Command of geographically and culturally diversified networks, capacity to speak 3 to 4 different languages, preparation to interdisciplinarity, capability to question the authority, ability to manage conflicts, aptitude to anticipate collective trends,… according to LEAP/E2020, these are the decisive skills of the elites in the next decades. As regards scientific education, excellence will remain linked to technological performances  and to the cultural excellence of a society altogether .
5. Eurasia (including Russia) at the heart of the world’s academic excellence in the coming two decades
According to our anticipations, today’s heavy trends (at least for another twenty years) put Europe and Asia at the centre of all upcoming scientific, technological and cultural tendencies. In the past twenty years, Europe gradually emerged as a « master » of trans-national networking and a champion of intercultural relations. This situation is clear throughout many academic fields, even in what used to be the US universities’ exclusive preserve, i.e. the famous MBAs.
According to LEAP/E2020, it is on these two continents that tomorrow’s academic clusters of excellence are emerging, those whose degrees will ensure for their owners the best professional profit in the next two decades. However, a radical change has occurred as opposed to the last decades (and a return somehow to the birth of universities in medieval Europe): excellence can no longer belong to one specific institution but only to a network of academic institutions. The question each parent or student must ask him/herself in the coming years is not « Is this university reputable? », it s rather « With which reputable institutions does this university collaborate? », « What sort of common curricula has this university developed with institutions from other countries? ». In the coming decades, international academic excellence will follow such roads.
6. Avoid falling victim of an academic degree « subprime crisis » in ten years time
Despite all these indicators, the dominant stance continues to consider that American universities are a world’s « must ». Though completely wrong, it is easy to understand why:
. those who invested in US degrees in the past thirty years (who also produce these analyses) spare no effort to safeguard their own « value »
. most Asian and European academics from today’s dominant generation (in their forties and more) continue to consider their career as it was considered when they were students, i.e. with the US as a ‘career lift’. They too promote their own cause  and act just like the « rating agencies/large banks » complex act in today’s US subprime crisis: wearing both hats, they play the role of « independent » experts, advisers and selling agent of the service concerned. If you liked the “subprime”, you will love the degree crisis …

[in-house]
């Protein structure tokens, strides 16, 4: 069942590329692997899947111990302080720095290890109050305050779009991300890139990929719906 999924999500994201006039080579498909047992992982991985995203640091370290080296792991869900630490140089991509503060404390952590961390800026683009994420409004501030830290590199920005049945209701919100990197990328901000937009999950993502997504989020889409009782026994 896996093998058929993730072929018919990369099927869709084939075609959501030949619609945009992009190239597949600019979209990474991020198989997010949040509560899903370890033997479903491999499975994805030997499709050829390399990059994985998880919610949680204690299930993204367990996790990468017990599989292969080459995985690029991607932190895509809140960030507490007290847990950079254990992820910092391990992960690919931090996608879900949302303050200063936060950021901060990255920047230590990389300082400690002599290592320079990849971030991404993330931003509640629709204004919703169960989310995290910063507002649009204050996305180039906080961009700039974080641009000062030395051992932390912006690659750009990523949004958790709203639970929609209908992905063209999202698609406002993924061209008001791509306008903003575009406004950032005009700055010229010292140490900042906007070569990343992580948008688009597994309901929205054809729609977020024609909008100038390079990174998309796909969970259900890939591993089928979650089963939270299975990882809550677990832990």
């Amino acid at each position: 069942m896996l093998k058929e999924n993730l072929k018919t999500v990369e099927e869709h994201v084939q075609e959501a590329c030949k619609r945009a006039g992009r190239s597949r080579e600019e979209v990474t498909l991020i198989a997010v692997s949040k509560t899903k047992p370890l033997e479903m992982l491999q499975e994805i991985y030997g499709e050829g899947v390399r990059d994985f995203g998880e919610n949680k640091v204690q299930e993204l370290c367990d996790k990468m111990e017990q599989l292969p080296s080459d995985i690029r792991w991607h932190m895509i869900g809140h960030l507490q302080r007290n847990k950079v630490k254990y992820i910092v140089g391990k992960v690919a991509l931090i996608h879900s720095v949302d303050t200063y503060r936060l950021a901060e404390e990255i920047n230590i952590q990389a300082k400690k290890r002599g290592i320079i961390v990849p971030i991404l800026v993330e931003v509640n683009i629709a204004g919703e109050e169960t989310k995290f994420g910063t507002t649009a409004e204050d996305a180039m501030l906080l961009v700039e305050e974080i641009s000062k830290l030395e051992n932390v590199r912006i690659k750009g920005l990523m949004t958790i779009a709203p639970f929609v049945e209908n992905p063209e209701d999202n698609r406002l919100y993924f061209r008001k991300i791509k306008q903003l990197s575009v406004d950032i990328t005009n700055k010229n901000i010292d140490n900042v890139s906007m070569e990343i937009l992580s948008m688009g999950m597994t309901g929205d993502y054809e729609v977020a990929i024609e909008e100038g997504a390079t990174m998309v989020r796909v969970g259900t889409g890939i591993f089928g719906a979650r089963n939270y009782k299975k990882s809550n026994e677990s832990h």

7. Think twenty years ahead when investing in a « prestigious degree »
In conclusion, parents and students, if you are about to invest in some costly higher education degree with an international scope, be aware that it will cost you less and profit you more professionally in Europe than in the US. In Asia, new excellence clusters are proliferating, even though their interconnections are still limited and therefore their « network » added-value must still progress; however this limitation is compensated by the growing economic and geopolitical importance of the region. It is risky to invest in a US degree today as its value could diminish even further than it already has. Indeed, it is very unlikely, according to LEAP/E2020, that US academic institutions manage to engage the reforms required in order to maintain their quality, as the political, economic, financial and human (teachers and students) conditions will keep on deteriorating . Trans-American academic network pioneers are too few and too weak to influence the sector altogether in the US, even though they represent the most innovating academic offer on the US territory. Of course, investing in a US degree remain a useful investment for all those who project to make a career in the US; but even then, in a decade from now, European and Asian degrees will be more reputable than any national degree.
Intra-European Erasmus teacher mobility – 1987-88 / 2004-05 – Source: European Commission
Globalisation and the current systemic crisis made the decision to invest in an international degree far more complex. Ongoing changes entail a complete dislocation of hierarchies established fifty years ago. In this field too, the collapse of the world order created after 1945 affects first and foremost the establishments and values related to the US, world central pillar currently dissolving under our eyes. Knowing that a degree is a twenty-year ahead investment at least, let’s hope that our anticipations can help the choice of the parents and students who read us.
 He also experienced intensively the US academic system: in 34 US states between 1999 and 2005.
 Many studies of that kind already exist which our team will refer to in the present issue of the GEAB. But as usual LEAP/E2020 wishes to provide anticipations leading to direct recommendations and operational advices for parents and students.